Breast-conservation surgery becomes an option for pregnant women in their third trimester. For many of these women, radiation therapy can safely be postponed until after birth. But the option of breast-conserving surgery may become available to all pregnant women if electron-beam intraoperative radiation therapy (IORT) is used.
That's according to a new study designed to determine the in vivo dose delivered to nonpregnant, premenopausal patients undergoing electron-beam IORT at the time of breast-conservation surgery. The results of the study, from the European Institute of Oncology in Milan, Italy, suggest that the radiation dose generated by the procedure is safe for pregnant women during their first and second trimesters. Findings were published online in the Annals of Surgical Oncology (October 21, 2008).
Electron-beam IORT enables breast radiotherapy to be completed in a single session following quadrantectomy, wide-excision, or nipple-sparing mastectomy. At the European Institute of Oncology, a full dose of 21 Gy prescribed at 90% isodose is delivered in a single fraction by a mobile linear accelerator. Aluminum and lead disks 5-8 mm in size with a thickness of 6-8 mm are placed between the residual breast and chest wall as internal shielding to protect the underlying tissues during the treatment.
Between January and April 2008, 15 women volunteered to have in vivo dosimetry performed during breast-conservation surgery, followed by electron-beam IORT. This was used as the only irradiation treatment or as a boost prior to conventional radiation therapy to the whole breast.
Thermoluminescent radiation detectors in the form of microrods placed in a thin plastic envelope were positioned subdiaphragmatically on the side of the body being irradiated, approximately 10-15 cm from the application, and at the medial suprapubic position 30-40 cm from the application. They were also inserted in the uterus using a catheter. Shielding aprons were placed on the abdomen to block electron scatter.
The detectors were analyzed 24 to 48 hours after being exposed to radiation, with the readout converted to an absorbed dose. The results are summarized below:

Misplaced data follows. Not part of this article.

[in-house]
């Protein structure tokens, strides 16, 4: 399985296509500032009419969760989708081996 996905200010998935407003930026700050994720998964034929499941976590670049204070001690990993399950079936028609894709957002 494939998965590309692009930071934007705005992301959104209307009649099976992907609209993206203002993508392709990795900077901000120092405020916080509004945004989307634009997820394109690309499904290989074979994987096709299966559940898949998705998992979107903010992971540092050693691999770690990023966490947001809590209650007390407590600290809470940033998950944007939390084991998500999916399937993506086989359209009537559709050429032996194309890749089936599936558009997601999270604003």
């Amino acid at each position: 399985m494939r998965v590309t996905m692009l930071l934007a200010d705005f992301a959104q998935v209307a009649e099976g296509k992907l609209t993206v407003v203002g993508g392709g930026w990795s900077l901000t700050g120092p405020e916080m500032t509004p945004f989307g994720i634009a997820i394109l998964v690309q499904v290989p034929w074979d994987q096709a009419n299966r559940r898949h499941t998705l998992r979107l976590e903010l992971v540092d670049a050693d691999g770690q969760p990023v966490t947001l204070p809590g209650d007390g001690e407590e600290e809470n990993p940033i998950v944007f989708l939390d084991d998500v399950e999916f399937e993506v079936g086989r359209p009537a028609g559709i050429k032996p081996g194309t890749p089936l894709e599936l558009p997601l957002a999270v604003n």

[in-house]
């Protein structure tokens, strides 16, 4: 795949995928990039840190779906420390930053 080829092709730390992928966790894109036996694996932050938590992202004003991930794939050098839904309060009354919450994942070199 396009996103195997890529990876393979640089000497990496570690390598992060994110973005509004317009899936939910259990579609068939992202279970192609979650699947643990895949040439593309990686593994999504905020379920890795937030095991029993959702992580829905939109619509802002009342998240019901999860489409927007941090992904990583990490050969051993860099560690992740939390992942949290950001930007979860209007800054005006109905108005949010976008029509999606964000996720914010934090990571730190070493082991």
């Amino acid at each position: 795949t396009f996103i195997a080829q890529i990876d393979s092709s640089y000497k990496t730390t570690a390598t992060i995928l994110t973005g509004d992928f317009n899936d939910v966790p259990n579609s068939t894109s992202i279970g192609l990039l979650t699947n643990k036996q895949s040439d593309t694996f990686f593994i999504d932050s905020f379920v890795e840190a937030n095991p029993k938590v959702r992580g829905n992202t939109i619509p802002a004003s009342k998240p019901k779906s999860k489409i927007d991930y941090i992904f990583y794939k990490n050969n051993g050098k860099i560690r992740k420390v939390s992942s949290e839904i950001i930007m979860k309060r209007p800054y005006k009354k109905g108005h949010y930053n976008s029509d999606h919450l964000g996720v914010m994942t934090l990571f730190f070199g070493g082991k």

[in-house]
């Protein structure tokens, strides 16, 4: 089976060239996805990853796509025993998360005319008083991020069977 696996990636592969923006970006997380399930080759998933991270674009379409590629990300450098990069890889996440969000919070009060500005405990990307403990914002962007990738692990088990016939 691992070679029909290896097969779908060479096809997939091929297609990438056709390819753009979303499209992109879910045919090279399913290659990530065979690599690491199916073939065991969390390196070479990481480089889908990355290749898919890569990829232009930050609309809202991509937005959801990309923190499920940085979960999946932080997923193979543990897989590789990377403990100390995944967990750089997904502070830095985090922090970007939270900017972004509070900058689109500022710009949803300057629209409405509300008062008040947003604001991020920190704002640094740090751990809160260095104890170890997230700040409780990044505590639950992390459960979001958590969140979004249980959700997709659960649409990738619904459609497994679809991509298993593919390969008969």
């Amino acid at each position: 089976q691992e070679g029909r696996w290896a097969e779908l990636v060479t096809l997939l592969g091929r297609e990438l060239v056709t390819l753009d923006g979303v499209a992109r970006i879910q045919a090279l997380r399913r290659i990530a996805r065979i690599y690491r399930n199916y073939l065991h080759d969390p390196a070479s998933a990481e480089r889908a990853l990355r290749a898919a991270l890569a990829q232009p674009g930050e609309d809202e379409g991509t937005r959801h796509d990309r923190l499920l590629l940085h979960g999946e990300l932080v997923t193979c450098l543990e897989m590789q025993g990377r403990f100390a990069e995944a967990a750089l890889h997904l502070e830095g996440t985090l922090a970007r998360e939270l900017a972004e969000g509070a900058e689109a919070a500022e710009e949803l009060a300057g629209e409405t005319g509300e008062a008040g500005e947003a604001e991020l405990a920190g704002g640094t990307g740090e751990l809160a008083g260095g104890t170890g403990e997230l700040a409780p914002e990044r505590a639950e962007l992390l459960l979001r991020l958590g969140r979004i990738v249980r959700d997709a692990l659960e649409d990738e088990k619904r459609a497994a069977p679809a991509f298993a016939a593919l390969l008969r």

|Mean ratio of intrauterine dose to subdiaphragmatic surface dose
|Mean ratio of intrauterine dose to suprapubic surface dose
The findings that the intrauterine dose was about half that of most cranial doses, and about twice that of most caudal doses, suggest that surface dose measured at the subdiaphragmatic level may be considered the upper limit of the dose absorbed by the fetus, according to the researchers, led by Dr. Viviana Galimberti, director of the institute's unit of molecular senology. She and her colleagues noted that a fetal dose of up to several mGy is considered acceptable by the International Commission on Radiological Protection (ICRP).
By comparison, the radiation therapy dose for conventional breast cancer is 50 Gy in 25 daily fractions for the whole breast. This dose is equivalent to an estimated 20-240 mGy to a fetus up to 24 weeks gestation, increasing to 2,000 mGy in late pregnancy.
Based on their findings, the researchers suggest that electron-beam IORT can be used in conjunction with breast-conservation therapy for a patient in the first trimester of pregnancy. A full dose of 21 Gy can be considered because the fetus is located in the lower part of the pelvic region.
For patients in their second trimester, the researchers suggest that an intraoperative boost dose of 12 Gy could be administered if the time between surgery and conventional whole-breast radiotherapy after parturition does not exceed 16 weeks. The researchers cautioned that use of the treatment would be "less prudent" for a patient whose fetus is at 30 weeks gestation because of the close location of the fetus to the breast.
"Electron-beam IORT offers the pregnant woman the choice of receiving breast-conserving surgery without exposing her baby to a significant radiation risk," Galimberti and colleagues wrote. The results indicate that electron-beam IORT with a mobile linear accelerator and shielding apron would be safe for the fetus, according to the researchers.
The European Institute of Oncology will offer this treatment to its patients, Galimberti told AuntMinnie.com in an e-mail. In the six months since the study was completed, none of the institute's early-stage breast cancer patients has been pregnant, which is not unexpected as pregnant women represent only one out of 1,000 patients with breast cancer.
By Cynthia Keen
AuntMinnie.com staff writer
November 17, 2008
SNL procedure in pregnant breast cancer patients leads to negligible fetal dose, August 14, 2006
Intra-operative radiotherapy good alternative after breast-conservation surgery, September 19, 2002
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